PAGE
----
In January 2009, the Camera Phone Predator Alert bill was introduced into Congress. It raised serious concerns about privacy rights in the face of digital video technology. In so doing, it brought to light a worrying gap in current privacy regulation – the lack of rules relating to digital video privacy. To date, digital privacy regulation has focused on text records that contain personal data. Little attention has been paid to privacy in video files that may portray individuals in inappropriate contexts, or in an unflattering or embarrassing light. As digital video technology, including inexpensive cellphone cameras, is now becoming widespread ...


Repairing Online Reputation: A New Multi-Modal Regulatory Approach, Jacqueline D. Lipton Sep 2014

Repairing Online Reputation: A New Multi-Modal Regulatory Approach, Jacqueline D. Lipton

Akron Law Publications

In today’s interconnected digital society, high profile examples of online abuses abound. Cyberbullies launch attacks on the less powerful, often significantly damaging victims’ reputations. Outside of reputational damage, online harassment, bullying and stalking has led to severe emotional distress, loss of employment, physical assault and even death. Recent scholarship has identified this phenomenon but has done little more than note that current laws are ineffective in combating abusive online behaviors. This article moves the debate forward both by suggesting specific reforms to criminal and tort laws and, more importantly, by situating those reforms within a new multi-modal framework for ...


Featuring People In Ads (2014 Edition), Eric Goldman, Rebecca Tushnet Aug 2014

Featuring People In Ads (2014 Edition), Eric Goldman, Rebecca Tushnet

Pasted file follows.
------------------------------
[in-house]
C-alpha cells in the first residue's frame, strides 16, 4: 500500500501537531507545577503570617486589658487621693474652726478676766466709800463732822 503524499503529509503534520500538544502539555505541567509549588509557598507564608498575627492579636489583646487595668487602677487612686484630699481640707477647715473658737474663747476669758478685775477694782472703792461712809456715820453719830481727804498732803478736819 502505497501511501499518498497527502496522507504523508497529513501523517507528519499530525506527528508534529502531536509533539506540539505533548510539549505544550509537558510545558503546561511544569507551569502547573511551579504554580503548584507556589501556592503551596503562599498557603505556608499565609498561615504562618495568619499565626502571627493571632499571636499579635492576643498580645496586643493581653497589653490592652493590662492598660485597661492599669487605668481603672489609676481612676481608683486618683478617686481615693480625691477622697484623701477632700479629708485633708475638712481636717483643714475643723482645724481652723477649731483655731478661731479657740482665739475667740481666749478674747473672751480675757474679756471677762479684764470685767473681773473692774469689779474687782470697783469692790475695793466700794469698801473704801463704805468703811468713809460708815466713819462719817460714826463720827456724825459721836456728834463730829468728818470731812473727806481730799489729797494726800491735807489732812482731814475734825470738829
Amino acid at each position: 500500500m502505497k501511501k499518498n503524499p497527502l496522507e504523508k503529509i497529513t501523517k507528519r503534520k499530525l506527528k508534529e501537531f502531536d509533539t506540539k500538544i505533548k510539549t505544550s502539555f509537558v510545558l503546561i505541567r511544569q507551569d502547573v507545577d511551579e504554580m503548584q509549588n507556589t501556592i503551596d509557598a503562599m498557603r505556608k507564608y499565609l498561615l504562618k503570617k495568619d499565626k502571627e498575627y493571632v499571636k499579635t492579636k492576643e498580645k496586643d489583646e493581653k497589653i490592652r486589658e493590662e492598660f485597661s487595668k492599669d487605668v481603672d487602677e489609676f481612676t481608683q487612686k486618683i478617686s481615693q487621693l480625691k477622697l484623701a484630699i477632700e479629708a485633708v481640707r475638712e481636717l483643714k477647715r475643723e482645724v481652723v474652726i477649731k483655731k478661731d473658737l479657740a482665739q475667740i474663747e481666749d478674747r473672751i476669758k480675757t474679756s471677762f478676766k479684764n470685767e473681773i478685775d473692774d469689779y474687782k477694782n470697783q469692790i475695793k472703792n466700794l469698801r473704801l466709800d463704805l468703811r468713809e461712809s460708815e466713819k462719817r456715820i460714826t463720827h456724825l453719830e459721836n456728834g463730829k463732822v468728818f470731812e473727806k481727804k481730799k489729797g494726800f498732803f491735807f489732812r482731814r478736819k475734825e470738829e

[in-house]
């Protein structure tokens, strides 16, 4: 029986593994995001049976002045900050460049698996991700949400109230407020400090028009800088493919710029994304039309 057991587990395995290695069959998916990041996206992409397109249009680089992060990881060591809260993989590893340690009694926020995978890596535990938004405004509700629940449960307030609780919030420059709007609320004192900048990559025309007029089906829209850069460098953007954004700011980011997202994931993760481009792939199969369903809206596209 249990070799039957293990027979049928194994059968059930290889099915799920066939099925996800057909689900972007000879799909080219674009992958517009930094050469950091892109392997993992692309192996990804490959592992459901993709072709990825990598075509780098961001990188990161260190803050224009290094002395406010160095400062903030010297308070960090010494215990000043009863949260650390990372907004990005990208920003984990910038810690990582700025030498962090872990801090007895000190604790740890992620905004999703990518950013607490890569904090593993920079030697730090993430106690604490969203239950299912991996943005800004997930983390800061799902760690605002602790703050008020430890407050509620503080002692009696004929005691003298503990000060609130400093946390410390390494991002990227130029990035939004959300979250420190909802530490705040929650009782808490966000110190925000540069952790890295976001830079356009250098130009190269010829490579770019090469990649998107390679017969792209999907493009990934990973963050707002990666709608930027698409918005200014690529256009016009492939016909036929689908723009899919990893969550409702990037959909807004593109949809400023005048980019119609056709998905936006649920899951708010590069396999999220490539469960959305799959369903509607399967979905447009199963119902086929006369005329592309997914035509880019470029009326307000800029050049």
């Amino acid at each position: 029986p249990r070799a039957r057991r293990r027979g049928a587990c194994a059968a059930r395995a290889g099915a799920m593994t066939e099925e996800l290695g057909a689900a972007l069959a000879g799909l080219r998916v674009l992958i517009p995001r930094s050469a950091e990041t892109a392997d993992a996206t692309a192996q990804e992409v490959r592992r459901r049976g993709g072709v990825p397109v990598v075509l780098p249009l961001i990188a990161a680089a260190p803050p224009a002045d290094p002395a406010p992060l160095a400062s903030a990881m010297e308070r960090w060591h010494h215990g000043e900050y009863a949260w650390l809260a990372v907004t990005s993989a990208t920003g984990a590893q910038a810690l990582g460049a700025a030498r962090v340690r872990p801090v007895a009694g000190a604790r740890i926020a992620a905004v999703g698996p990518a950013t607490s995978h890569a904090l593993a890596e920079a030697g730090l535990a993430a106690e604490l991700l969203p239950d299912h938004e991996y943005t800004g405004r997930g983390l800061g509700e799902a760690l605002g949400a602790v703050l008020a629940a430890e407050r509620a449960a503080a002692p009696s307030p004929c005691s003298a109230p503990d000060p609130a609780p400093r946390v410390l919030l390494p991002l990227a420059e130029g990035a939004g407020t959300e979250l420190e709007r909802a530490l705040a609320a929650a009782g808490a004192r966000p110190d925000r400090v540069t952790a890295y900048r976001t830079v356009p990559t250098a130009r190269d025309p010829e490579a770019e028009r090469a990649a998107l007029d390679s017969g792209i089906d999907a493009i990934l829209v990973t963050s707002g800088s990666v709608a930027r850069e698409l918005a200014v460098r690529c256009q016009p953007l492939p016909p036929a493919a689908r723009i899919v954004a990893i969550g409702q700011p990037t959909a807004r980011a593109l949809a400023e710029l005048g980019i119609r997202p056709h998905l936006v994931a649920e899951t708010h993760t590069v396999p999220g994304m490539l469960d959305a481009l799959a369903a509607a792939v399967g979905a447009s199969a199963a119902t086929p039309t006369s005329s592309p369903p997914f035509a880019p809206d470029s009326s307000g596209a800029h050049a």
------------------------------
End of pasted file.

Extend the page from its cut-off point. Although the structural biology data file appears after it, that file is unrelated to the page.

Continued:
Faculty Publications

This is a book chapter from the 2014 edition of a casebook, Advertising & Marketing Law: Cases and Materials, by Rebecca Tushnet and Eric Goldman. This chapter examines the legal issues arising from featuring people in advertisements, including publicity rights and endorsement/testimonial guidelines.


16th Annual Open Government Summit: Access To Public Records Act & Open Meetings Act, 2014, Department Of Attorney General, State Of Rhode Island Aug 2014

16th Annual Open Government Summit: Access To Public Records Act & Open Meetings Act, 2014, Department Of Attorney General, State Of Rhode Island

School of Law Conferences, Lectures & Events

No abstract provided.


Ubiquitous Privacy, Thomas P. Crocker Jul 2014

Ubiquitous Privacy, Thomas P. Crocker

Faculty Publications

No abstract provided.


Systematic Ict Surveillance By Employers: Are Your Personal Activities Private?, Arlene J. Nicholas Jul 2014

Systematic Ict Surveillance By Employers: Are Your Personal Activities Private?, Arlene J. Nicholas

Faculty and Staff - Articles & Papers

This paper reviews the various methods of information and communications technology (ICT) that is used by employers to peer into the work lives and, in some cases, private lives of employees. Some of the most common methods – such as computer and Internet monitoring, video surveillance, and global positioning systems (GPS) – have resulted in employee disciplines that have been challenged in courts. This paper provides background information on United States (U.S.) laws and court cases which, in this age of easily accessible information, mostly support the employer. Assessments regarding regulations and policies, which will need to be continually updated to ...


The Historical Significance, Modernization, And Future Of The Video Privacy Protection Act, Erika Williams Jun 2014

The Historical Significance, Modernization, And Future Of The Video Privacy Protection Act, Erika Williams

GGU Law Review Blog

In the twenty first century, we are accustomed to the privacy protections that prohibit video rental service companies from releasing our consumer service history to other sources without first obtaining our written, signed consent. However, most consumers likely do not know the historical significance of why we came to appreciate these privacy protections or what the exact terms of these privacy protections are.


The Right To Be Let Alone: The Kansas Right Of Privacy, J. Lyn Entrikin Apr 2014

The Right To Be Let Alone: The Kansas Right Of Privacy, J. Lyn Entrikin

Faculty Scholarship

No abstract provided.


Pretrial Detention And The Right To Be Monitored, Samuel R. Wiseman Mar 2014